PHOENIX – Donald Trump routinely bashes the news media at his rallies, labeling them “dishonest” people who are part of the “rigged” system that he claims is working against him. The crowd usually piles on with boos.
At a Saturday afternoon rally here, one man confronted the media on his own – with an anti-Semitic chant and a hand gesture that some on social media suggested resembled hate symbols.
“You’re going down! You’re the enemy!” the man yelled. He pointed at reporters, producers and photographers who were in their designated media pen at the back of the venue.
As the rest of the crowd broke into a chant of “USA! USA!” the man chanted, “Jew-S-A!” He made a hand gesture that some on social media said resembled hate symbols flagged by the Anti-Defamation League.
Asserting that Jews control the media is a common theme among white supremacists.
Some reporters captured the man’s actions on video:
Guy chants "Jew-S-A" in front of press pen pic.twitter.com/2yqgA6dD4k
— Nick Corasaniti (@NYTnickc) October 29, 2016
This is the man who started chanting "JEW-S-A" at the media pen. Does anyone know what those hands signs mean? pic.twitter.com/64yseZFSVZ
— Candace Smith (@CandaceSmith_) October 29, 2016
In an email, Trump spokeswoman Hope Hicks wrote that campaign “strongly condemns this kind of rhetoric and behavior. It is not acceptable at our rallies or elsewhere.”
Hicks continued: “Hopefully you will also write about the thousands of attendees who came to hear Mr. Trump’s vision for our country, the overwhelming majority of whom are hard-working Americans, enthusiastic about the promise of a better future with Mr. Trump as President.”
The identity of the man, who wore a “Hillary for Prison” t-shirt, was not immediately clear.
Jonathan Greenblatt, the director and CEO of the Anti-Defamation League, has raised concerns about the rise of anti-Semitic language among Trump supporters. In a recent interview, he also expressed fears that Trump’s speeches have at times carried tropes and stereotypes that have been historically used to scapegoat Jewish people, such as “claims that a global banking elite are trying to destroy U.S. sovereignty.”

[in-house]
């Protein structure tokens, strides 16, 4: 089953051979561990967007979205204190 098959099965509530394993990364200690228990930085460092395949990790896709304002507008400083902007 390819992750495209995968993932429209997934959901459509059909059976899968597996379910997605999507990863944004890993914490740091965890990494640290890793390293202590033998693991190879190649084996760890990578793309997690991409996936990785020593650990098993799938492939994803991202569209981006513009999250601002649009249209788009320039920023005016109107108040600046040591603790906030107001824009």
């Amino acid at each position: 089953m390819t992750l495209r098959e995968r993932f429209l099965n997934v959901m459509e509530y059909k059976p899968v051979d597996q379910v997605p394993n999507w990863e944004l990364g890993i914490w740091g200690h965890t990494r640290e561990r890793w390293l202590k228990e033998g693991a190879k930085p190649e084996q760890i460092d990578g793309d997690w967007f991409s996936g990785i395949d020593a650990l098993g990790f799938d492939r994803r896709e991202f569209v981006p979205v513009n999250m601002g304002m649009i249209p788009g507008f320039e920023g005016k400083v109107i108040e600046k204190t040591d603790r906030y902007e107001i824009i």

“I’m not saying that the candidate is intentionally doing this, but whether it’s the speechwriters or his supporters, we’re seeing tropes and stereotypes about Jews dominating the global banking system,” Greenblatt said.
Trump’s social media posts have also drawn worries. Earlier this year, his defense of the use of a six-pointed star, which resembled the Star of David, over a pile of cash in a Twitter attack against Hillary Clinton alarmed many Jewish Americans.
Trump’s son Donald Jr. has drawn attention for doing an interview with a white-nationalist radio host (He later told Bloomberg he did not realize the interviewer was going to be looped into the conversation) and posting an image on social media he said he got from a friend that included Pepe the Frog, a figure that has been appropriated by white supremacists. He told ABC News he did not know about the association.
Stephen Bannon, the chief executive of Trump’s campaign, who is stepping away from running the website Breitbart as he works for Trump, has said of the site, “We’re the platform for the alt-right.”
In recent weeks, Trump has intensified his anti-media rhetoric at his rallies. His crowds have followed his lead, booing and taunting reporters when the GOP presidential nominee complains about the press.
Jose A. DelReal contributed to this report